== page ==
Colorectal Cancer

Vitamin B6 and risk of colorectal cancer: a meta-analysis of prospective studies.

Source: JAMA. 2010; 303(11):1077-83.

Author: Larsson SC, Orsini N, Wolk A.

Affiliation: Division of Nutritional Epidemiology, National Institute of Environmental Medicine, Karolinska Institutet, Stockholm, Sweden.

Abstract: Mounting evidence indicates that vitamin B(6), a coenzyme involved in nearly 100 enzymatic reactions, may reduce the risk of colorectal cancer. The objective was to conduct a systematic review with meta-analysis of prospective studies assessing the association of vitamin B(6) intake or blood levels of pyridoxal 5'-phosphate (PLP; the active form of vitamin B(6)) with risk of colorectal cancer. Therefore relevant studies were identified by a search of MEDLINE and EMBASE databases to February 2010, with no restrictions. The authors also reviewed reference lists from retrieved articles. They included prospective studies that reported relative risk (RR) estimates with 95% confidence intervals (CIs) for the association between vitamin B(6) intake or blood PLP levels and the risk of colorectal, colon, or rectal cancer. Two authors independently extracted data and assessed study quality. Nine studies on vitamin B(6) intake and 4 studies on blood PLP levels were included in the meta-analysis. The risk of colorectal cancer decreased by 49% for every 100-pmol/mL increase in blood PLP levels. Conclusion: Vitamin B(6) intake and blood PLP levels were inversely associated with the risk of colorectal cancer in this meta-analysis.

EGCG and Lung Cancer

Synergistic Effects of (--)-Epigallocatechin gallate with (--)-Epicatechin, Sulindac, or Tamoxifen on Cancer-Preventive Activity in the Human Lung Cancer Cell Line PC-9.

Source: Cancer Res. 1999 Jan 1;59(1):44-7

Author: Suganuma M, Okabe S, Kai Y, Sueoka N, Sueoka E, Fujiki H.

Affiliation: Saitama Cancer Center Research Institute, Japan.

Abstract: This study shows that incorporation of [3H](-)-epigallocatechin gallate (EGCG) into human lung cancer cell line PC-9 can be significantly enhanced by (-)-epicatechin, an inert tea polyphenol without a galloyl moiety. (-)-Epicatechin enhanced apoptosis, growth inhibition of PC-9 cells, and inhibition of tumor necrosis factor-alpha release from BALB/c-3T3 cells by EGCG and other tea polyphenols with a galloyl moiety in a dose-dependent manner. This paper reports that whole green tea is a more effective mixture of tea polyphenols for cancer prevention in humans than EGCG alone and that it is even more effective when it is used in combination with other cancer preventives.

EGCG and Melanoma

Anti-Proliferative and Pro-apoptotic Effects of (-)-Epigallocatechin-3-Gallate on Human Melanoma: Possible Implications for the Chemoprevention of Melanoma

Source: Int J Cancer. 2005 Apr 20;114(4):513-21.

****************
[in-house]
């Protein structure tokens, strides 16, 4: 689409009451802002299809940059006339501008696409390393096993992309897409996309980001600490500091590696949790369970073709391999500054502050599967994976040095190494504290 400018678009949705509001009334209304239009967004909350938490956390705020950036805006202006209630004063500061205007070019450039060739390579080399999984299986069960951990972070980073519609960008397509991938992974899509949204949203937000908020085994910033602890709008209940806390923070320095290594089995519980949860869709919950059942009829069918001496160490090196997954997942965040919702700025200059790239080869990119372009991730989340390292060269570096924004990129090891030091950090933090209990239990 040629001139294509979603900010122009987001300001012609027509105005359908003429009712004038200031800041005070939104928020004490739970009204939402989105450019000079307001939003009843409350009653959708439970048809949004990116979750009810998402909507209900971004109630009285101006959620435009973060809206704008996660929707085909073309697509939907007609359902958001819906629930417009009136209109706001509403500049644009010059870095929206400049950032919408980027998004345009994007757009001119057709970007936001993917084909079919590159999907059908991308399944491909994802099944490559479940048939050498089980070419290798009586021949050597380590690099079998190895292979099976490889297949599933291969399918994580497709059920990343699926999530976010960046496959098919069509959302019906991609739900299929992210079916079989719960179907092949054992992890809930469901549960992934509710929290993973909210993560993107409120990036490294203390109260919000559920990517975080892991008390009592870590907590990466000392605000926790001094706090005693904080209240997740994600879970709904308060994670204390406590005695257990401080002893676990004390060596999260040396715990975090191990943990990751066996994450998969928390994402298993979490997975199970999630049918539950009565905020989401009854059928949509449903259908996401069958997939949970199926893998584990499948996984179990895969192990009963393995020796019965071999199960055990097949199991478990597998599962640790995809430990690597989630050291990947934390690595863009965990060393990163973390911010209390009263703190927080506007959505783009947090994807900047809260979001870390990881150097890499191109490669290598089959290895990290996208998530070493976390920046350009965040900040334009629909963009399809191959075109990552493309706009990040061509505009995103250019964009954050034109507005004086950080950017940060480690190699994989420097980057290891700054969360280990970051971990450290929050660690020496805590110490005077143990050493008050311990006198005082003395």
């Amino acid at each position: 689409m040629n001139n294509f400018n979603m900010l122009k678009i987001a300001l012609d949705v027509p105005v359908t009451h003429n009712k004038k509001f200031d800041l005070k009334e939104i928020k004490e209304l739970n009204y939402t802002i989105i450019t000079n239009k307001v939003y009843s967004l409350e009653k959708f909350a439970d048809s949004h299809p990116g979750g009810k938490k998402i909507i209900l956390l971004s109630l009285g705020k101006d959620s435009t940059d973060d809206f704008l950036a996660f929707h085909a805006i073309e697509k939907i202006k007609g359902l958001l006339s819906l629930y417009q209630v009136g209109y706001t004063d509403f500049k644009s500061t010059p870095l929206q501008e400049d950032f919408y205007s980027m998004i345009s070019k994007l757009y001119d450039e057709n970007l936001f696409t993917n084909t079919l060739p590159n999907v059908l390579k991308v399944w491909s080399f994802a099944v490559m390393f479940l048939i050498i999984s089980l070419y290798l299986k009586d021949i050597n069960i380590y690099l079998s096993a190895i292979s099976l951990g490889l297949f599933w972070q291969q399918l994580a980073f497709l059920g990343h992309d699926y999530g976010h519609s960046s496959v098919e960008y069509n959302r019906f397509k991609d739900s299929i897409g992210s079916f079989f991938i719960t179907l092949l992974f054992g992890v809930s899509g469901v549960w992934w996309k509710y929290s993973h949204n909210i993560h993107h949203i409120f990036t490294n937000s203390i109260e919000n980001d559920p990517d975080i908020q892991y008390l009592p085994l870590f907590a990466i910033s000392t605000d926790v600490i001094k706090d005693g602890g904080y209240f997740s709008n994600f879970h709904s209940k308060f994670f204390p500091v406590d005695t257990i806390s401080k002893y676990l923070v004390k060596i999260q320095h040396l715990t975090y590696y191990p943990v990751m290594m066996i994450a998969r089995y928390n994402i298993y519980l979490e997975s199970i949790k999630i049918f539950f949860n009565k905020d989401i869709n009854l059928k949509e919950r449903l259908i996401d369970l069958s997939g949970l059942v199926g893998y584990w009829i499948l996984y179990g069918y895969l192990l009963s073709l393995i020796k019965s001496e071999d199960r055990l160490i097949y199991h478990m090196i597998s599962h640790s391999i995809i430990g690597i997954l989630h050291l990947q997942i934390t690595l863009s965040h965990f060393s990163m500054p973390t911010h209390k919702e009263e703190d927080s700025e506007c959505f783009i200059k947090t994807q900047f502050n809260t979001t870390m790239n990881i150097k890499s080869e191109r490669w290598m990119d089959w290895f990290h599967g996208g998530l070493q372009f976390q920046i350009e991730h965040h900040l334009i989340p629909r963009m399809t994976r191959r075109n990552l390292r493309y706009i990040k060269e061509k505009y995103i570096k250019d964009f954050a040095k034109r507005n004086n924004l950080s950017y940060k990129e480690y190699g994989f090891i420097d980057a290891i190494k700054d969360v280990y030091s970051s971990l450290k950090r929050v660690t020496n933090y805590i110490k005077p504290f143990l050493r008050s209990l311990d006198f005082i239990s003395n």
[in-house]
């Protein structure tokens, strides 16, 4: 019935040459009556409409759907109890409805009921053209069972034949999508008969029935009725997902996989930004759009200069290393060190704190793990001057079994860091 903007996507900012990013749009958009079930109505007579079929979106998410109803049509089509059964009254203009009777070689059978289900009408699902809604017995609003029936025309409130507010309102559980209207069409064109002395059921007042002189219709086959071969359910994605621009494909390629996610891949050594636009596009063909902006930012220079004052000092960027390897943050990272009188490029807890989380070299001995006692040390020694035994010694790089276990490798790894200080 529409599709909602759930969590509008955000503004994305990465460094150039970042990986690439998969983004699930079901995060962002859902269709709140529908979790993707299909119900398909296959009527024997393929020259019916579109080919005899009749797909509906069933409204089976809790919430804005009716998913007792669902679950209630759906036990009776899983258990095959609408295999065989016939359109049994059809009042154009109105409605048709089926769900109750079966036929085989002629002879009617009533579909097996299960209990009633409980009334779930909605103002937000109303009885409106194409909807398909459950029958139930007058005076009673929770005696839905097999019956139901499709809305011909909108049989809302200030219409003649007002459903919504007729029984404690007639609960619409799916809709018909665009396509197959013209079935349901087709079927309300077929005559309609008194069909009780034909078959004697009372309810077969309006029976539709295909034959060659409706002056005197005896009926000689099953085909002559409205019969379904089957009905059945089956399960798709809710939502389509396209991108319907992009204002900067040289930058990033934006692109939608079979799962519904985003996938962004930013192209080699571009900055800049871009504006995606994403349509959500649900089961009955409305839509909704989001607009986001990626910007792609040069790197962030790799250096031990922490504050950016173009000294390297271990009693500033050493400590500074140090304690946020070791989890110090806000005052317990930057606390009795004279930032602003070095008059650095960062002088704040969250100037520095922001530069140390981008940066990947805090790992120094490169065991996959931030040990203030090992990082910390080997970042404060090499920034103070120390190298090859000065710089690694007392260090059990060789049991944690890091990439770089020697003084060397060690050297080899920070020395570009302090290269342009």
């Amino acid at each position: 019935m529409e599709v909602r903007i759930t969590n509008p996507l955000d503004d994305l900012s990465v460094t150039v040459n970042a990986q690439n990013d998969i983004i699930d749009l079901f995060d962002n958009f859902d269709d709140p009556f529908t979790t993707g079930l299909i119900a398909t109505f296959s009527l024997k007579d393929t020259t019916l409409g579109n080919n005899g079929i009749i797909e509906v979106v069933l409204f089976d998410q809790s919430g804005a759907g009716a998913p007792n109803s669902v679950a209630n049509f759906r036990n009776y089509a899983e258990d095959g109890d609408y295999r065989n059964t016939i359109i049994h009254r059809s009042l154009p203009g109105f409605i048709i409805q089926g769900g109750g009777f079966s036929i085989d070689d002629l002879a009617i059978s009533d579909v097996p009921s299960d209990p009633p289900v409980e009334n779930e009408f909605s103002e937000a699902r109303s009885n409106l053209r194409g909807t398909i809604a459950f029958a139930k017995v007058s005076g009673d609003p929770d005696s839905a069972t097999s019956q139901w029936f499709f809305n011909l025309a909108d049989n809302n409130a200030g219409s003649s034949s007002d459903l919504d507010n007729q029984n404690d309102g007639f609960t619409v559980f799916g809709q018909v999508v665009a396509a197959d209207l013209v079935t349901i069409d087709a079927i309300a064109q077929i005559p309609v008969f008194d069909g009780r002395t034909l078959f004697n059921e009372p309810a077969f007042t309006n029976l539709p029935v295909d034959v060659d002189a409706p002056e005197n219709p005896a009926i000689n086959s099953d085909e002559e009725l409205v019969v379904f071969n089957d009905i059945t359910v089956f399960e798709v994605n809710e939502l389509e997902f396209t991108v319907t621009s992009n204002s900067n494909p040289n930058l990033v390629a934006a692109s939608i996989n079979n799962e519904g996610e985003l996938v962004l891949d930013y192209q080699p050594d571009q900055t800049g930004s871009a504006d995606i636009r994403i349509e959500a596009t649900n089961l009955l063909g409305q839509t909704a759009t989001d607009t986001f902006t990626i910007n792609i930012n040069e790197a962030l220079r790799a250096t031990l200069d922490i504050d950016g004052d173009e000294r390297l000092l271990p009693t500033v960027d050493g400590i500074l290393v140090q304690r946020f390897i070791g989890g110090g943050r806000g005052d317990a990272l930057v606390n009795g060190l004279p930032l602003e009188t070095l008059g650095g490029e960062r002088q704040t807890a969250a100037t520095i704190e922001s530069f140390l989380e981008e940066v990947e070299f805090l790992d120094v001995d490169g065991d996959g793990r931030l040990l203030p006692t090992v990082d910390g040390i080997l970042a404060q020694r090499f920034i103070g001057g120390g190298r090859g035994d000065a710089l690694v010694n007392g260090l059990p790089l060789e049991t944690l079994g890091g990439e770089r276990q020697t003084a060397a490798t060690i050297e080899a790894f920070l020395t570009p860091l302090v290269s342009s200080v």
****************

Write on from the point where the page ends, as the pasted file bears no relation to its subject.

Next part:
Author: Nihal M, Ahmad N, Mukhtar H, Wood GS.

Affiliation: Department of Dermatology, University of Wisconsin and William S. Middleton Veterans Memorial Hospital, Madison, WI 53706, USA.

Abstract: This study examined the antiproliferative effects of epigallocatechin-3-gallate (EGCG), the major polyphenolic antioxidant present in green tea, in two human melanoma cell lines (A-375 amelanotic malignant melanoma and Hs-294T metastatic melanoma) and normal human epidermal melanocytes (NHEM). EGCG treatment was found to result in a dose-dependent decrease in the viability and growth of both melanoma cell lines. Interestingly, at similar EGCG concentrations, the normal melanocytes were not affected. The data suggest that EGCG causes significant induction of cell cycle arrest and apoptosis of melanoma cells that is mediated via modulations in the cki-cyclin-cdk network and Bcl2 family proteins. Thus, EGCG, alone or in conjunction with current therapies, could be useful for the management of melanoma.

EGCG and Prostate Cancer

Molecular Pathway for (-)-Epigallocatechin-3-Gallate-Induced Cell Cycle Arrest and Apoptosis of Human Prostate Carcinoma Cells

Source: Arch Biochem Biophys. 2003 Feb 1;410(1):177-85

Author: Gupta S, Hussain T, Mukhtar H.

Affiliation: Department of Urology, Jim & Eillen Dicke Research Laboratory, Case Western Reserve University, The Research Institute of University Hospitals of Cleveland, Cleveland, OH 44106, USA.

Abstract: This study showed that green tea polyphenols exert remarkable preventive effects against prostate cancer in a mouse model and many of these effects are mediated by the ability of polyphenols to induce apoptosis in cancer cells. The study tested a hypothesis that EGCG-mediated cell cycle dysregulation and apoptosis is mediated via modulation of cyclin kinase inhibitor (cki)-cyclin-cyclin-dependent kinase (cdk) machinery. The results suggest that EGCG causes an induction of G1 phase ckis, which inhibits the cyclin-cdk complexes operative in the G0/G1 phase of the cell cycle, thereby causing an arrest, which may be an irreversible process ultimately leading to apoptotic cell death. This is the first systematic study showing the involvement of each component of cdk inhibitor-cyclin-cdk machinery during cell cycle arrest and apoptosis of human prostate carcinoma cells by EGCG.